Buncombe teachers seek better pay, bigger voice

PROSPECTIVE PARTNERS: Public education advocates lobbied the Buncombe County Board of Education at the April 11 school board meeting to partner with the Buncombe County Association of Educators in asking county commissioners for adequate funding to pay staff and fund programs. Photo by Greg Parlier

As budget season ramps up for local school boards and the county commission, teacher advocates are doing what they can to ensure educators are not forgotten.

The Buncombe County Association of Educators delivered a three-pronged request to the Buncombe County Board of Education at its April 11 meeting that had the support of nearly 1,200 teachers and more than 100 community allies.

“Everyone in this room is here because we believe in public education as a tenet of our democracy and a tool for ensuring liberty and prosperity. We are presenting this petition as a tool to reinforce and strengthen the belief in public schools,” said Samantha Gallman, a teacher at Owen High School, during public comment.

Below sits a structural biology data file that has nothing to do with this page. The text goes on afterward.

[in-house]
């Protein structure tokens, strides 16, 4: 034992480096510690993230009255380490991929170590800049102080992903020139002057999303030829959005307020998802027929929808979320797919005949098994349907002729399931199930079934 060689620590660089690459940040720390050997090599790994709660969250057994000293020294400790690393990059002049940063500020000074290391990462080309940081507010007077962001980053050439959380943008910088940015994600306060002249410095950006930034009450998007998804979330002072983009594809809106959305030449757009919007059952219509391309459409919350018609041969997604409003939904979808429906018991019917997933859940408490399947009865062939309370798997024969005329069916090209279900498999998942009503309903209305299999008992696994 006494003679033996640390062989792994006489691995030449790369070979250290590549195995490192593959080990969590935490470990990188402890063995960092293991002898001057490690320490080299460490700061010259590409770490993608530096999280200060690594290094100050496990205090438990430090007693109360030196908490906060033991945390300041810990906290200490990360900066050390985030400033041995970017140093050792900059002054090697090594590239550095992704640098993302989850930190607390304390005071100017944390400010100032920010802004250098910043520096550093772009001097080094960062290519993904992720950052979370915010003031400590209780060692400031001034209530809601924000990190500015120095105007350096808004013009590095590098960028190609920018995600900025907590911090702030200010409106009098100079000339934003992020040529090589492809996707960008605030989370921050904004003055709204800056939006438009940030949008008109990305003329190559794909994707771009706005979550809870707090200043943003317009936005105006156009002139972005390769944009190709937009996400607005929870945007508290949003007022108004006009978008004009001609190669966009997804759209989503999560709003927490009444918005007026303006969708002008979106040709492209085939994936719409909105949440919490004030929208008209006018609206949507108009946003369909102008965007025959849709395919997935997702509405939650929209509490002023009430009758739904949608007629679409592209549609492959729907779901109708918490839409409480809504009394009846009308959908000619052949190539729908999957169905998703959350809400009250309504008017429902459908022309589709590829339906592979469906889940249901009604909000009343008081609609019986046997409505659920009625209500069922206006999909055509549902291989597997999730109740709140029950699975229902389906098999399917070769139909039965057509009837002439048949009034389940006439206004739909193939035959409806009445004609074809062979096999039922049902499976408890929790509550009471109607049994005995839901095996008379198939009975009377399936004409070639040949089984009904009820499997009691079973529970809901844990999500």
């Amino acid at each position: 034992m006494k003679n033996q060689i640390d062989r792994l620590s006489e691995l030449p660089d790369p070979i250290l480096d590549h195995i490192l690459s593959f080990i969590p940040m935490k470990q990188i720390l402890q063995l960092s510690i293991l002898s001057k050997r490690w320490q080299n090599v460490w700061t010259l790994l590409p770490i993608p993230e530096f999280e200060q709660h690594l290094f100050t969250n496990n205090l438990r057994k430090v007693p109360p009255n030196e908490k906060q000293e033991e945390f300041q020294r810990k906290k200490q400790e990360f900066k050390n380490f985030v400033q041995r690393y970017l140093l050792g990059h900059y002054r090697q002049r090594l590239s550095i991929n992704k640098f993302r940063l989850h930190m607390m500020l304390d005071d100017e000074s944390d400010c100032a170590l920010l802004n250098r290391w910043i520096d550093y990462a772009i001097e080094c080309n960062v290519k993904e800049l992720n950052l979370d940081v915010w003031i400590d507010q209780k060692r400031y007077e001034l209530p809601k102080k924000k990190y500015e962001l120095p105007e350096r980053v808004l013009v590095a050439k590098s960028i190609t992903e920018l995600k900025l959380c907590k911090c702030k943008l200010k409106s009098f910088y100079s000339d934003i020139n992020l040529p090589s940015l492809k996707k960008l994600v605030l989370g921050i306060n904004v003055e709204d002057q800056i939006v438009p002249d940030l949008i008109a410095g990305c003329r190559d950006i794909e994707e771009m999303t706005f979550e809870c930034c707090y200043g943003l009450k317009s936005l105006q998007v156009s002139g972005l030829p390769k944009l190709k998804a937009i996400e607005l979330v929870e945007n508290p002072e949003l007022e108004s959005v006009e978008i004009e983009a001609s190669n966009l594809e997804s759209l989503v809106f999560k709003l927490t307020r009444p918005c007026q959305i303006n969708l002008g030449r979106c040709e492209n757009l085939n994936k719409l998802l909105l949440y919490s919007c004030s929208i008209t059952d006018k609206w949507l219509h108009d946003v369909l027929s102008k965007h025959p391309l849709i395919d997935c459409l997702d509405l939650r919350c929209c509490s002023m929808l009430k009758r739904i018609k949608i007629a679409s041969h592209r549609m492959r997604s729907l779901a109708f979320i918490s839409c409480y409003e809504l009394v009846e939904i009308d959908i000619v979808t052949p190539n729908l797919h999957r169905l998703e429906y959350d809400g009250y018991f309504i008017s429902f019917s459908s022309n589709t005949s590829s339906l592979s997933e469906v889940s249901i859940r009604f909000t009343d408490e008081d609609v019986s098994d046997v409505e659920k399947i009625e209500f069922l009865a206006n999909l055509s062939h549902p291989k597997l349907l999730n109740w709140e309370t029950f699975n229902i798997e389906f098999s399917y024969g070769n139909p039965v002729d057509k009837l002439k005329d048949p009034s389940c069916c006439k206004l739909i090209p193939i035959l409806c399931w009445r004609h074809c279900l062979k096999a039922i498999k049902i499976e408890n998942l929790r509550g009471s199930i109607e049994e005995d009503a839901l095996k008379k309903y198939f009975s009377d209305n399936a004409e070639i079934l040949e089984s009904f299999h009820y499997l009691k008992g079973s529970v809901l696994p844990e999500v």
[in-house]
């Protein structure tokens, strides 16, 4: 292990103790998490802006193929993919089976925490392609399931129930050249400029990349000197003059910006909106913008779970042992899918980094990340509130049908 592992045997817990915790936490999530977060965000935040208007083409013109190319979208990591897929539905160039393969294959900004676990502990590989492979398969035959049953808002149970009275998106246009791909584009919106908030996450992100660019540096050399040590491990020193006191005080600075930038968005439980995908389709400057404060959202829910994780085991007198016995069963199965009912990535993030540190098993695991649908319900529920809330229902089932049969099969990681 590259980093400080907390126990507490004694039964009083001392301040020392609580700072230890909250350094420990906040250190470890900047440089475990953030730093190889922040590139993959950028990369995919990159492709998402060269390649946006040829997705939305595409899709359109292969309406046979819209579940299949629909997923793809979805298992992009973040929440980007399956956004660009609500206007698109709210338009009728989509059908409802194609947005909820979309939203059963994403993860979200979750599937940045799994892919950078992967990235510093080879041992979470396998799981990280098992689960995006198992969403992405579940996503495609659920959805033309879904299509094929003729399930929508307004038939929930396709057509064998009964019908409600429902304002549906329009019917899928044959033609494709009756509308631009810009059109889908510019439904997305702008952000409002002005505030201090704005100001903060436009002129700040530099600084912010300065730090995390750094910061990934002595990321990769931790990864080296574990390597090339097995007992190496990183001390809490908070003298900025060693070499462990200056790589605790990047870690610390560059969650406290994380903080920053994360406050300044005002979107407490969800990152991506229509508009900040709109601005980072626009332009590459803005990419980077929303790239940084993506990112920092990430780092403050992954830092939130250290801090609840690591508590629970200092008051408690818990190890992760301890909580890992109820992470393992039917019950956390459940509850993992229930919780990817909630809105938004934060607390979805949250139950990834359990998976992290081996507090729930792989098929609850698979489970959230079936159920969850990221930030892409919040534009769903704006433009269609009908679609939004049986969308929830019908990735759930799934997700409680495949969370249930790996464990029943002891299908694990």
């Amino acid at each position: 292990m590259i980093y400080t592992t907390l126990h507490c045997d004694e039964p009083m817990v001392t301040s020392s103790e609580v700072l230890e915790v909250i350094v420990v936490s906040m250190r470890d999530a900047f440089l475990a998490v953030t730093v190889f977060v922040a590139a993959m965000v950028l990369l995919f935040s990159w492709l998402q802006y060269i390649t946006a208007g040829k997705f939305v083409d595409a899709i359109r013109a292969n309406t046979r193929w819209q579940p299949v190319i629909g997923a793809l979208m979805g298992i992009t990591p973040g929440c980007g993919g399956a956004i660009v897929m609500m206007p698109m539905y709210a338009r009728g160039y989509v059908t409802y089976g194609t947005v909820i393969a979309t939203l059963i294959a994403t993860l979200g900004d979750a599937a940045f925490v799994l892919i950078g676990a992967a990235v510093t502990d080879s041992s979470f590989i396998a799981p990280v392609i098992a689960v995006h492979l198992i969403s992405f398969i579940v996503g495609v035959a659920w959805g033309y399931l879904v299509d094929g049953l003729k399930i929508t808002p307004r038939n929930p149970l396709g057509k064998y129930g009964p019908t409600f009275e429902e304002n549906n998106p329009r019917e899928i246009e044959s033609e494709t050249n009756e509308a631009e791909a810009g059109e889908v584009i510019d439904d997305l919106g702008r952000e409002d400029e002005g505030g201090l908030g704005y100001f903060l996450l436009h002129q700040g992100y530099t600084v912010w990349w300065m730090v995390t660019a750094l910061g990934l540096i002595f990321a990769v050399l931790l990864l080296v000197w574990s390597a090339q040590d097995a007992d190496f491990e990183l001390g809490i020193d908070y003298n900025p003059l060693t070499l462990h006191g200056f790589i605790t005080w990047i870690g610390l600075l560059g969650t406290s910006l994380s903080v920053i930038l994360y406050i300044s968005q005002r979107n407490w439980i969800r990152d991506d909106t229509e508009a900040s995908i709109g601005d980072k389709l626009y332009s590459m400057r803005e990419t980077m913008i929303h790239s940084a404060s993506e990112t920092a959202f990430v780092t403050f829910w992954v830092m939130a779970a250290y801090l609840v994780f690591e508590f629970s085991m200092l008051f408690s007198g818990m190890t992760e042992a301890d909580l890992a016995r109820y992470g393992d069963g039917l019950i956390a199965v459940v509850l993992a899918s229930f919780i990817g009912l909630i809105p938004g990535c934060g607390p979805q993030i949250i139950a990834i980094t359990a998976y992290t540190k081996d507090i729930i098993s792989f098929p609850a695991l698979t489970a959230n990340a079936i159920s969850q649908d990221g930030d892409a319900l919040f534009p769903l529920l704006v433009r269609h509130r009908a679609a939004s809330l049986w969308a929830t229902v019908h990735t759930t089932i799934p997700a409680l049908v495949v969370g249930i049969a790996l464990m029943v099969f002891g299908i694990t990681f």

The petition outlined three requests of the school board and Board of Commissioners: Fund meaningful raises for all staff, prioritize staff time to set them up for success and fund exceptional children, mental health and behavior support programs.

BCAE is asking that classified staff — those without a teaching certificate like custodians, bus drivers and other student support employees — get paid a living wage as defined by Just Economics of Western North Carolina or a 20% raise, whichever is greater. Just Economics raised its living wage to $22.10 per hour in 2024.

For certified staff, including teachers, BCAE is looking for a 10% raise in every category, according to the petition. Maci Brown, a first-year teacher at Owen High School, said she loves teaching and wants to be able to welcome new colleagues into the fold who won’t have to work multiple jobs to survive.